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With Argento's trademark visual style, linked with one of his more coherent plots, Tenebrae follows a writer who arrives to Rome only to find somebody is using his novels as the inspiration (and, occasionally, the means) of committing murder. As the death toll mounts the police are ever baffled, and the writer becomes more closely linked to the case than is comfortable. Written by
David Carroll <firstname.lastname@example.org>
The background "muzak" theme playing in the department store at the beginning of the film is taken from the soundtrack of the European version of George Romero's Dawn of the Dead (1978) (which was edited and re-scored under Dario Argento's supervision). See more »
On the telephone, the killer tells Peter Neal that "you wrote those words, page 46," but in fact the words quoted would have had to be on an odd-numbered page of the book TENEBRAE, given the placement of the text we see in the opening sequence. See more »
"The impulse had become irresistible. There was only one answer to the fury that tortured him. And so he committed his first act of murder. He had broken the most deep-rooted taboo, and found not guilt, not anxiety or fear, but freedom. Any humiliation which stood in his way could be swept aside by the simple act of annihilation: Murder."
See more »
Anne's screams continue even as the ending credits roll. See more »
Peter Neal (Anthony Franciosa), a best selling mystery novelist, travels to Rome to promote his new book, Tenebrae, but before he arrives, a serial killer starts a reign of terror, inspired by the killings in the novel. Neal & his secretary Anne (Daria Nicolodi) decide to try & solve the murders. But can he find the killer before he strikes again?
Something of a change after the surreal, free-roaming nightmare-scapes of his two `Three Mothers' film (Suspiria 1977 & Inferno - 1980), Tenebrae is more concerned with narrative than most of Dario Argento's films. And if the director is at his best when he treads most daringly away from plausible reality, then Tenebrae is nevertheless an ideal starting place for newcomers to his work. A basic detective thriller structure is neatly offset by a series of weird flashback sequences (more memory than actual event), & some typically surreal chance events, notably the lengthy suspense sequence involving a vicious dog. Technically dazzling, the film is thoroughly doused with lashings of violence & gore, topped with the extended quasi-Hitchcockian suspense sequences that the director does so well. A sequence with Bulmer (the excellent John Saxon) in a square is easily a match for the cropduster build-up in North by Northwest (1960). The dazzling scene with the camera travelling over the roof of a building, peering in all the windows is no less effective, with Goblin's rock-disco score becoming music on the stereo upstairs. All of the (numerous) murder sequences are handling with astonishing flair & panache, being almost poetic at times.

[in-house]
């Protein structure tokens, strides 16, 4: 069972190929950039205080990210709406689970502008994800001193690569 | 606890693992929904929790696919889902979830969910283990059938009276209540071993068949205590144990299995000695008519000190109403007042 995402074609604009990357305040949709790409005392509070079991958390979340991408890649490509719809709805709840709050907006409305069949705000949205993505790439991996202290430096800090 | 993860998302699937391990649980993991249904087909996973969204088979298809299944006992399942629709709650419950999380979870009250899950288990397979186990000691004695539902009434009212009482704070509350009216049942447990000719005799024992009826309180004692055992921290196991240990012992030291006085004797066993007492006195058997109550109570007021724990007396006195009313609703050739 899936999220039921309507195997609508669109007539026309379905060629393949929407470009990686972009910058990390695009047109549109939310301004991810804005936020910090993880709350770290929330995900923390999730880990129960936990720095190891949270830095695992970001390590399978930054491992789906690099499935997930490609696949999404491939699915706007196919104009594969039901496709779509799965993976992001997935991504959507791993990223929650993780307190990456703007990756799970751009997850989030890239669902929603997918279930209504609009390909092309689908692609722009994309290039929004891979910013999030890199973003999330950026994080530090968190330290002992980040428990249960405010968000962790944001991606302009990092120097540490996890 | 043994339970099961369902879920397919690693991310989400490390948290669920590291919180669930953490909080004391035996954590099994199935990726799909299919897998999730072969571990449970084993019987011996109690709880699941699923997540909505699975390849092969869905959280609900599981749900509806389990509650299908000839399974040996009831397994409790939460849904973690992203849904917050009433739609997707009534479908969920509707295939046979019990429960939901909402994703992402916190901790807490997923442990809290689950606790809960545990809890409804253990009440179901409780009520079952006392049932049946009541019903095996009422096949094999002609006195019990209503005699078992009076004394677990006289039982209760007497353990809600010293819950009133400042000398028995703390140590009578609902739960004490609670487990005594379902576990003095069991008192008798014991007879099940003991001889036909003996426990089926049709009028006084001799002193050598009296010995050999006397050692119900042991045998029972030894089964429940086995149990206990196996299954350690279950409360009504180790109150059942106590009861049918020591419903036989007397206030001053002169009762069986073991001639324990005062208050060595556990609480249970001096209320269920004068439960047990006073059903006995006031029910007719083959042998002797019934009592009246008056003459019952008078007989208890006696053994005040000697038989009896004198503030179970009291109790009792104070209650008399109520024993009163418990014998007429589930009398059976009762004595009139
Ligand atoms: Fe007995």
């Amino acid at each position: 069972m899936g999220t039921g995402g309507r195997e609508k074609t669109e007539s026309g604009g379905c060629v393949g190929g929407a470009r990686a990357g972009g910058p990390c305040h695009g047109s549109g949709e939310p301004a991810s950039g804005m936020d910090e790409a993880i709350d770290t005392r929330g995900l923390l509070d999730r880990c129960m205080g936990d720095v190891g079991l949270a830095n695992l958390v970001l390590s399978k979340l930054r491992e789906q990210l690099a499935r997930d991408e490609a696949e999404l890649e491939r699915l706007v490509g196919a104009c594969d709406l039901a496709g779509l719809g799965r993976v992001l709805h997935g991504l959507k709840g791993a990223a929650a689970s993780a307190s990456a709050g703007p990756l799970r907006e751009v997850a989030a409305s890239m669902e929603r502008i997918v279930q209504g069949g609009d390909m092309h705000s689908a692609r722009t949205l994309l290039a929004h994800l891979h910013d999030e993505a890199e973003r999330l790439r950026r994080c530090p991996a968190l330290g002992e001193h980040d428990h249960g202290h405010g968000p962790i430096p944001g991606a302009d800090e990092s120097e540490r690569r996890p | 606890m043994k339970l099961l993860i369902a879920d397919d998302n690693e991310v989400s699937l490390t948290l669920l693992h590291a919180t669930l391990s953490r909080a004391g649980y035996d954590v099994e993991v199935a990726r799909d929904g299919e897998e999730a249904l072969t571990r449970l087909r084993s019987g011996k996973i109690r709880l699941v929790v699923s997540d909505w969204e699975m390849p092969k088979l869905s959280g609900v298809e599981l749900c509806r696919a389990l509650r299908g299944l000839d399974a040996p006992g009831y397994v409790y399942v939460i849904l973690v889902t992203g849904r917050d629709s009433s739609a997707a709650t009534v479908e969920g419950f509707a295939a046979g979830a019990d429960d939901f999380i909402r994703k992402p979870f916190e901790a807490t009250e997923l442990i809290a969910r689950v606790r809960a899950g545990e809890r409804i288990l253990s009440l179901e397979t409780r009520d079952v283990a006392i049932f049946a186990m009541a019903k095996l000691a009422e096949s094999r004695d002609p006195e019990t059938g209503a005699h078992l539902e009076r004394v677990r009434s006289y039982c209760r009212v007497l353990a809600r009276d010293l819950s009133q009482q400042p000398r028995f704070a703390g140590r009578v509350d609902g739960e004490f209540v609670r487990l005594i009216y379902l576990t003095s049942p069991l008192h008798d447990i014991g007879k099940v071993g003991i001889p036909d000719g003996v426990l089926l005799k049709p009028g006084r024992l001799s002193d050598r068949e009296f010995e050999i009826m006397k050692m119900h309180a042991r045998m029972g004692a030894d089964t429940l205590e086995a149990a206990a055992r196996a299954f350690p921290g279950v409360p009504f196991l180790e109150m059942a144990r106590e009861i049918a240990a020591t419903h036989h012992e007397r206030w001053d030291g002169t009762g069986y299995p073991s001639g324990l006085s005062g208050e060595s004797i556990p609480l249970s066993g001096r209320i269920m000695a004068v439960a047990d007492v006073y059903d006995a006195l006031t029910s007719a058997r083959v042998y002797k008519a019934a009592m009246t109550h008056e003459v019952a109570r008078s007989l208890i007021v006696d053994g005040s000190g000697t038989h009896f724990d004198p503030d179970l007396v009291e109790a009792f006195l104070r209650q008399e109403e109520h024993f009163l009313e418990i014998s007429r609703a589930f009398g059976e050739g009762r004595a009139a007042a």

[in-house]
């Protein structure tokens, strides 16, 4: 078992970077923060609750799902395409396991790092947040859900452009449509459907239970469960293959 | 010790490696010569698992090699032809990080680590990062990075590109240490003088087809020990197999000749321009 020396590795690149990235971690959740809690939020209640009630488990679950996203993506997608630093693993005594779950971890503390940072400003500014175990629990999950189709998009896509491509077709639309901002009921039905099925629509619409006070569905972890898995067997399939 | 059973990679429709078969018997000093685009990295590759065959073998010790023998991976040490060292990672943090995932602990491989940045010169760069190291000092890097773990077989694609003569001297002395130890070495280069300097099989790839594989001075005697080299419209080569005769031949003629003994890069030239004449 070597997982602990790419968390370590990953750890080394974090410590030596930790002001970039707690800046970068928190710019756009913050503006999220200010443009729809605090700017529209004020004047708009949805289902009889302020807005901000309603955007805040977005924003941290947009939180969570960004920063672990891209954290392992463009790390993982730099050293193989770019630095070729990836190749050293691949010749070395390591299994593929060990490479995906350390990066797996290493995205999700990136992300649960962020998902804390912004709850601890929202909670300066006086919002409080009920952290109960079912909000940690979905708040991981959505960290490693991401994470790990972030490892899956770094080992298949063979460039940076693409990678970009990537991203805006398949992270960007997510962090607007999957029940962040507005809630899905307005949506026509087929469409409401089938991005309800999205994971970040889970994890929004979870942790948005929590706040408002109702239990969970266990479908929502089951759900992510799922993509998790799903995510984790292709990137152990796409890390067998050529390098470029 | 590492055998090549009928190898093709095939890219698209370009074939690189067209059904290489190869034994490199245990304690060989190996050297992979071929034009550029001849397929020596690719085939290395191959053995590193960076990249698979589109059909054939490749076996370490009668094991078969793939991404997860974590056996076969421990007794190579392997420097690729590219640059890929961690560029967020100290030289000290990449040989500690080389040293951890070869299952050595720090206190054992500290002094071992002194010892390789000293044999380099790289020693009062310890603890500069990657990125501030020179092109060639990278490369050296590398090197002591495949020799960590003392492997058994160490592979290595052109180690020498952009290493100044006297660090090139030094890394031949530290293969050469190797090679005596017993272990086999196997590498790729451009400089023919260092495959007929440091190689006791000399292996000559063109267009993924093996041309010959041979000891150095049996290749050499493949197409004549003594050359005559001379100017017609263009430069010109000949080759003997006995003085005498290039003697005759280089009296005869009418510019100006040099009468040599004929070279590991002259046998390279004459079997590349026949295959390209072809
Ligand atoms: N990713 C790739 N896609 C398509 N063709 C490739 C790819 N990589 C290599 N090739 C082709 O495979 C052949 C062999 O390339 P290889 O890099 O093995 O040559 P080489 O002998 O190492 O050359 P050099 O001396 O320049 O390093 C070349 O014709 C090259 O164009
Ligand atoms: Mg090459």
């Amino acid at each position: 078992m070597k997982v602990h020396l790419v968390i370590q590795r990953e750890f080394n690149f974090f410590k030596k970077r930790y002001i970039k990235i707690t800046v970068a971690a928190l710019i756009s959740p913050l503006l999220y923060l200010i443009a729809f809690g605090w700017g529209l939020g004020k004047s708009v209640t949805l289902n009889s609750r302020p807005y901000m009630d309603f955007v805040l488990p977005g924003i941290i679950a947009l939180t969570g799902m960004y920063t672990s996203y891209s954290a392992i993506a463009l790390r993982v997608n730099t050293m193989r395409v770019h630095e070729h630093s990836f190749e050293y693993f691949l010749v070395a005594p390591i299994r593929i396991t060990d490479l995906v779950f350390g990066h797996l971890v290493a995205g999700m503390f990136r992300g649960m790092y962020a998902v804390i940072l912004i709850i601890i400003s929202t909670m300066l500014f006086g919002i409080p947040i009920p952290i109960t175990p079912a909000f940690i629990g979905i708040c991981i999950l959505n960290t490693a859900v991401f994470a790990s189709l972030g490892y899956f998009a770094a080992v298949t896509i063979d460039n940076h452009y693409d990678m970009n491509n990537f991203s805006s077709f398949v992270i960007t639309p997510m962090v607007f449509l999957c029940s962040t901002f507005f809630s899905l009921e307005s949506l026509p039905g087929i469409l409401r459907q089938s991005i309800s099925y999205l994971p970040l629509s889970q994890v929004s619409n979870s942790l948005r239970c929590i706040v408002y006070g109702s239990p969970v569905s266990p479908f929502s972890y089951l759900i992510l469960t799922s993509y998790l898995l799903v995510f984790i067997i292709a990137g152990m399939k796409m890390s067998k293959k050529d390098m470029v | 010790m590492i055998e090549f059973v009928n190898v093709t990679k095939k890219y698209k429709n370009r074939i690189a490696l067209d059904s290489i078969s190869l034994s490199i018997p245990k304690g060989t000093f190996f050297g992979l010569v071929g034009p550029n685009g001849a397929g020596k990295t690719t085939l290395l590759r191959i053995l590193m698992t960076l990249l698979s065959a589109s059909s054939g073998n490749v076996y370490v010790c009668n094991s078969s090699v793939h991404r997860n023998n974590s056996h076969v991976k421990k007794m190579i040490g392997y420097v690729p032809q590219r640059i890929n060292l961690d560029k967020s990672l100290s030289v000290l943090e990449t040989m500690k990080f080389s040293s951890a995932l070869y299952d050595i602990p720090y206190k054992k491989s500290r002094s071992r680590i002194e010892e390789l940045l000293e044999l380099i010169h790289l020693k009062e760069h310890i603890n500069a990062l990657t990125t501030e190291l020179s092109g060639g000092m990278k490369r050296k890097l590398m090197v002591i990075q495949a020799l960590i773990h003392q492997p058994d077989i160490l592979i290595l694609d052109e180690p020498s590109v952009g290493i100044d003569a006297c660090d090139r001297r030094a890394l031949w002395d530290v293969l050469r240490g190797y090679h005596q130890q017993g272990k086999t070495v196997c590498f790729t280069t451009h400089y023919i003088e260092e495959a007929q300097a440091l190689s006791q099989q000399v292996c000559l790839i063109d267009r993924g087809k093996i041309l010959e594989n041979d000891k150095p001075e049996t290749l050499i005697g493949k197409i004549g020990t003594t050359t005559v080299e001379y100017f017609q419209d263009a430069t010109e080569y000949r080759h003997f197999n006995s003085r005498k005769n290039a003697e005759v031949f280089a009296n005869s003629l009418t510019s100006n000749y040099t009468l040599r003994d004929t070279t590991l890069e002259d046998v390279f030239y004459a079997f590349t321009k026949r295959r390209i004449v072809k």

Re-uniting with Suspiria cinematographer Luciano Tovoli (who also did Antonioni's The Passenger - 1975), Argento forgoes the rich colour schemes that characterised the `Three Mothers' films. Here, everything is in blinding, sterile white a direct contrast to the themes of the film (the title means Darkness i.e. of the soul). It also provides a telling visual contrast to both the deep red of blood & a key pair of shoes, as well as black (the genre standard leather gloves, sunglasses, & hair all the women are brunettes).
Tenebrae also pre-dates Scream (1996) with its self-deconstruction & irony, the characters constantly discussing everything from literary influences & narrative construction to representations of women. Thankfully, despite plenty of humour in the film, it's no-where near as annoyingly self-satisfied or unsubtle as Scream. In fact, Tenebrae is rich with subtexts, particularly about sexism. The killer is driven by his inability to accept female empowerment, rendered by the symbolic rape of him by her stiletto (& revenged by his knife), the part being played by a transsexual. Sure, none of this is subtle, but the brazen lack of subtlety is one of the things that makes Argento's films so treasurable. Accusations of misogyny could be laid, but when depicting a misogynistic killer, it's inevitable that there's going to be more female deaths than male, & the deaths of the men are handled no different to those of the women.
Of course, it's plenty easy to ignore the subtexts & simply enjoy Tenebrae as the deliriously off-the rails, hyper violent thriller, with gratuitous nudity & surreal gore. As a flat-out rollercoaster ride, Tenebrae delivers the goods in full. The only question is whether or not you can handle it.
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